That doesn’t mean it’s impossible for one of the outsiders to grab a bid.  What needs to happen is that a BCS bowl has no option but to pick a non-BCS school for an at-large bid.  How that could happen for this particular season…

There are 5 BCS bowls, so there are 10 spots available.  6 are reserved for conference champions.  No more than two teams from one conference can get bids (this is key).  Right now the top 14 in the BCS standings, by conference, is as follows:  Big XII – 5, SEC – 3, Big 10 – 2, Pac-10 – 1, Mtn. West – 1, WAC – 1, MAC – 1

So three of those Big XII teams can’t be picked, and one of the SEC teams can’t either.  Assuming the Big XII and SEC each get two teams into the BCS, which is just about a lock at this point, you have six spots left to fill.  Four of those go to the other BCS conference champions, and two are at-large selections.  One of those at-larges, though, technically becomes an automatic bid if a non-BCS school breaks into the top 12, which will almost certainly happen.  That leaves one spot for a second Big 10 team, a second non-BCS team, or…a second Pac 10 team.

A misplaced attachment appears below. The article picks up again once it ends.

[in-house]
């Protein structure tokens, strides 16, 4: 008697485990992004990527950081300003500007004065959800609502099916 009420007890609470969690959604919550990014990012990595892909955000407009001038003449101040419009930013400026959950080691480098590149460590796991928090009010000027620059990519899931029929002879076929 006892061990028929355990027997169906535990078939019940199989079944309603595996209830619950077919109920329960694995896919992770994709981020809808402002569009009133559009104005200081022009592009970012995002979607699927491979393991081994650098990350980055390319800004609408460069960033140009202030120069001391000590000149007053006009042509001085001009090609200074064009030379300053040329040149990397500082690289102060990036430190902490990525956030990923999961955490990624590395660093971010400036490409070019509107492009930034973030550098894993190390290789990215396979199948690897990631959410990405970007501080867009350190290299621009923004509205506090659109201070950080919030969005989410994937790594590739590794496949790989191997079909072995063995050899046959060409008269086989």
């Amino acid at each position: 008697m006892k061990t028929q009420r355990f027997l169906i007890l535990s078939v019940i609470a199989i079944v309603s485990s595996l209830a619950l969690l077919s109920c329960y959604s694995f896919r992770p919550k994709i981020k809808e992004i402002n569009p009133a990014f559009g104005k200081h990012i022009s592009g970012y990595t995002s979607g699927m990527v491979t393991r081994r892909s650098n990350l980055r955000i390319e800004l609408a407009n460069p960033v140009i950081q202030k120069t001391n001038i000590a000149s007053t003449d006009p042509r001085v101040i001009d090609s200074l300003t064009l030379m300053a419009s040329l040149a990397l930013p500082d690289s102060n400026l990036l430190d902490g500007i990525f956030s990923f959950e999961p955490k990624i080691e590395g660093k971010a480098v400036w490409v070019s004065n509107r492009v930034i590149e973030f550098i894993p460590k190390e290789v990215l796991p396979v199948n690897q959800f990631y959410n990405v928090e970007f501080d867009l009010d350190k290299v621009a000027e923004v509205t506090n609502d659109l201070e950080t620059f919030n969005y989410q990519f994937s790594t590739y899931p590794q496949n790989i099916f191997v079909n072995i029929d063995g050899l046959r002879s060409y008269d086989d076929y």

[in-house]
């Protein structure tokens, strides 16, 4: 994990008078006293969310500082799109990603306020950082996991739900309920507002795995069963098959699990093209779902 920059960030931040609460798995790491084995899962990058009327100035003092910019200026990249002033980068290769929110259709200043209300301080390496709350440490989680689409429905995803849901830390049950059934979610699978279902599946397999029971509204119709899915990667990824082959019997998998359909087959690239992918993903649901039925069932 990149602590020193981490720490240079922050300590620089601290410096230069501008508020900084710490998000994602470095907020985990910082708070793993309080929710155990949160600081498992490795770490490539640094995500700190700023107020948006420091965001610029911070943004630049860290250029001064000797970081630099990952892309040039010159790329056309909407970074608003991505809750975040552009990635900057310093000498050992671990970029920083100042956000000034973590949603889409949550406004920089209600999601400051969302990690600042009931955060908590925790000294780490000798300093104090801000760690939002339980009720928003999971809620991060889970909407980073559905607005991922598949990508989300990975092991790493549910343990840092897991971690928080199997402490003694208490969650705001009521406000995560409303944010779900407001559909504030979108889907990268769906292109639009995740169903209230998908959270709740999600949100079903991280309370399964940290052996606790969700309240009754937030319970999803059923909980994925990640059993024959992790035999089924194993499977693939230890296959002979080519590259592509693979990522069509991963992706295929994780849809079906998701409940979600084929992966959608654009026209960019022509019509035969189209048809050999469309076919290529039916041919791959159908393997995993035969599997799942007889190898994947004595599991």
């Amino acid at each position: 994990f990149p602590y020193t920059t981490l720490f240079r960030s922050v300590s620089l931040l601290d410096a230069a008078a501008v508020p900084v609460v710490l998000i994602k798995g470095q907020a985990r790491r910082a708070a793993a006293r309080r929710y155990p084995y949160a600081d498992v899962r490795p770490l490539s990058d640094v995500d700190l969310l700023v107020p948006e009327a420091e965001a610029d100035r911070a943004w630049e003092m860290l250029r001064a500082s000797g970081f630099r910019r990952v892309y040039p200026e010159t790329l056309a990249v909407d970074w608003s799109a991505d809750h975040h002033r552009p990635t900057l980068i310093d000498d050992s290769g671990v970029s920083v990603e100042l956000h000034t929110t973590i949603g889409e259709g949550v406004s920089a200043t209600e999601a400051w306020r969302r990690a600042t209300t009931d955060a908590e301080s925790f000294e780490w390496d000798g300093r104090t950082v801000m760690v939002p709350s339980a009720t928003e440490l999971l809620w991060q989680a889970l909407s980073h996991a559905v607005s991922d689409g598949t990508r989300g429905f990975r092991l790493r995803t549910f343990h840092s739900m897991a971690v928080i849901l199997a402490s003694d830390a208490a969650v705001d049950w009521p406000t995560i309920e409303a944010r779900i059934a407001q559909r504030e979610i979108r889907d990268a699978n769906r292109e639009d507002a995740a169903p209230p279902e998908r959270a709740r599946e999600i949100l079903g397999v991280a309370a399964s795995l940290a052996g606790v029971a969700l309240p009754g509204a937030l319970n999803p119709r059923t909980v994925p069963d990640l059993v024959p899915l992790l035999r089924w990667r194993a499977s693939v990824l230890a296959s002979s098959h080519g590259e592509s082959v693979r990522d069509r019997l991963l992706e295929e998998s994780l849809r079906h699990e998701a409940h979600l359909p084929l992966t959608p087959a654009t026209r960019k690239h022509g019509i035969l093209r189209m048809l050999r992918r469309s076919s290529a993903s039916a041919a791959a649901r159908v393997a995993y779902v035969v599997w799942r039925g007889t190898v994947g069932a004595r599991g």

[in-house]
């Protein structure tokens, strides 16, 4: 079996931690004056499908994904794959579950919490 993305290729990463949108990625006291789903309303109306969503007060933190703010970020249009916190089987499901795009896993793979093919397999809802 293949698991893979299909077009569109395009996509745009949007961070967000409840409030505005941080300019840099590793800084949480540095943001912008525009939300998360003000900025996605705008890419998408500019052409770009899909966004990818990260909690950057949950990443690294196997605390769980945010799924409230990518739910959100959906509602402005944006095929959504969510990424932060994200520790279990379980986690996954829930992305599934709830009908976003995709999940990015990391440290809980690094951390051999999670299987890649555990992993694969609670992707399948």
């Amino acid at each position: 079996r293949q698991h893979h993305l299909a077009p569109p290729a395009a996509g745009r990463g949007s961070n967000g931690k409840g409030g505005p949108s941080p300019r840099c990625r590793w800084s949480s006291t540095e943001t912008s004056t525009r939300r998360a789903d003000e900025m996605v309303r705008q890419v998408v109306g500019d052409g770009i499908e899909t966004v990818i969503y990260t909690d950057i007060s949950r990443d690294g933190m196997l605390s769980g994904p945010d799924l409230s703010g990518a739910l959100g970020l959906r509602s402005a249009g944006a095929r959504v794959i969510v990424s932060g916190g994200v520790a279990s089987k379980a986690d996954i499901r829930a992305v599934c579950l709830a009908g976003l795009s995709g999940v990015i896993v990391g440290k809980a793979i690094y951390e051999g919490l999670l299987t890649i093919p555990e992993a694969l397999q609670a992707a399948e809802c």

Yes, a second Pac-10 team — and that team would be Southern California.  That’s because right now Oregon State still has the edge for the automatic berth out of the Pac-10, with the same number of conference losses as the Trojans and the tiebreaker by virtue of its victory over Southern Cal earlier this season.  If the Beavers win their last three games, they would go to the Rose Bowl, and then Southern Cal would become a very desirable at-large candidate.  That would eliminate any possibility of a second non-BCS school getting a BCS bid.